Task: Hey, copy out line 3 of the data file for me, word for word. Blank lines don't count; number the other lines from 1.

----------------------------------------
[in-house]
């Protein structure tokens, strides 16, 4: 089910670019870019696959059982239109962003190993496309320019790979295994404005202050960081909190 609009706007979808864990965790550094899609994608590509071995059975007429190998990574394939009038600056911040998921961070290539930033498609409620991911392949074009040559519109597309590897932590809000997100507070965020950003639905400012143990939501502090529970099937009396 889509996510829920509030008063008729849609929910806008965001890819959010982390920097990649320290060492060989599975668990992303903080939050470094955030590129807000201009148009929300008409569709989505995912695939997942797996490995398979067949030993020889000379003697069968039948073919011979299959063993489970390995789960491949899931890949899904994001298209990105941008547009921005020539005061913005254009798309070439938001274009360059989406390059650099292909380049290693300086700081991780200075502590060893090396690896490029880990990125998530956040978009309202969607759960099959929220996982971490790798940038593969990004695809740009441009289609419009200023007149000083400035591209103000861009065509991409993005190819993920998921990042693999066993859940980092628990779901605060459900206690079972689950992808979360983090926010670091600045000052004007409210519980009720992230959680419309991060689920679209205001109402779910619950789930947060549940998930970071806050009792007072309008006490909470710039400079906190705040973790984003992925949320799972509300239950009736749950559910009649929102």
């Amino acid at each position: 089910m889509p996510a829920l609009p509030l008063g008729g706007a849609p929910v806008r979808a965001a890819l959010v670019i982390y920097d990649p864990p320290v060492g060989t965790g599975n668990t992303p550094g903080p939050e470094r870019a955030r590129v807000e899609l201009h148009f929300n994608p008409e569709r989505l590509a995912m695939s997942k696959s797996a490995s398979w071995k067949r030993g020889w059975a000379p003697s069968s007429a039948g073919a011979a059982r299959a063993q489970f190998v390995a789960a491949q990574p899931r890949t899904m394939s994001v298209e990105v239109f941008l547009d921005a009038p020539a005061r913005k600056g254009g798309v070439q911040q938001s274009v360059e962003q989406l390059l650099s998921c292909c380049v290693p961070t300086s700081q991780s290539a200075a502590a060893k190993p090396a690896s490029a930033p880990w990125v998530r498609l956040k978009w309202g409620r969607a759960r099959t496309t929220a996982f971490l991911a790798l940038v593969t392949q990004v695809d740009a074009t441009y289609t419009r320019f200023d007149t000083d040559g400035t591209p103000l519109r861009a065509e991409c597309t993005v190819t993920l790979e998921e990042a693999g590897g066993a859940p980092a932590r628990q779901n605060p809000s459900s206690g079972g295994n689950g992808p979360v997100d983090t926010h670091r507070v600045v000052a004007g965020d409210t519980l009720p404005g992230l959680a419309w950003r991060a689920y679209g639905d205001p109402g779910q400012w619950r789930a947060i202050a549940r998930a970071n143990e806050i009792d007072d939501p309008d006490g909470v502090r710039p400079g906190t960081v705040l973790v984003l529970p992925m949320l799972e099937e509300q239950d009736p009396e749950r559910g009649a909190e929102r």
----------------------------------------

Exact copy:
């Amino acid at each position: 089910m889509p996510a829920l609009p509030l008063g008729g706007a849609p929910v806008r979808a965001a890819l959010v670019i982390y920097d990649p864990p320290v060492g060989t965790g599975n668990t992303p550094g903080p939050e470094r870019a955030r590129v807000e899609l201009h148009f929300n994608p008409e569709r989505l590509a995912m695939s997942k696959s797996a490995s398979w071995k067949r030993g020889w059975a000379p003697s069968s007429a039948g073919a011979a059982r299959a063993q489970f190998v390995a789960a491949q990574p899931r890949t899904m394939s994001v298209e990105v239109f941008l547009d921005a009038p020539a005061r913005k600056g254009g798309v070439q911040q938001s274009v360059e962003q989406l390059l650099s998921c292909c380049v290693p961070t300086s700081q991780s290539a200075a502590a060893k190993p090396a690896s490029a930033p880990w990125v998530r498609l956040k978009w309202g409620r969607a759960r099959t496309t929220a996982f971490l991911a790798l940038v593969t392949q990004v695809d740009a074009t441009y289609t419009r320019f200023d007149t000083d040559g400035t591209p103000l519109r861009a065509e991409c597309t993005v190819t993920l790979e998921e990042a693999g590897g066993a859940p980092a932590r628990q779901n605060p809000s459900s206690g079972g295994n689950g992808p979360v997100d983090t926010h670091r507070v600045v000052a004007g965020d409210t519980l009720p404005g992230l959680a419309w950003r991060a689920y679209g639905d205001p109402g779910q400012w619950r789930a947060i202050a549940r998930a970071n143990e806050i009792d007072d939501p309008d006490g909470v502090r710039p400079g906190t960081v705040l973790v984003l529970p992925m949320l799972e099937e509300q239950d009736p009396e749950r559910g009649a909190e929102r």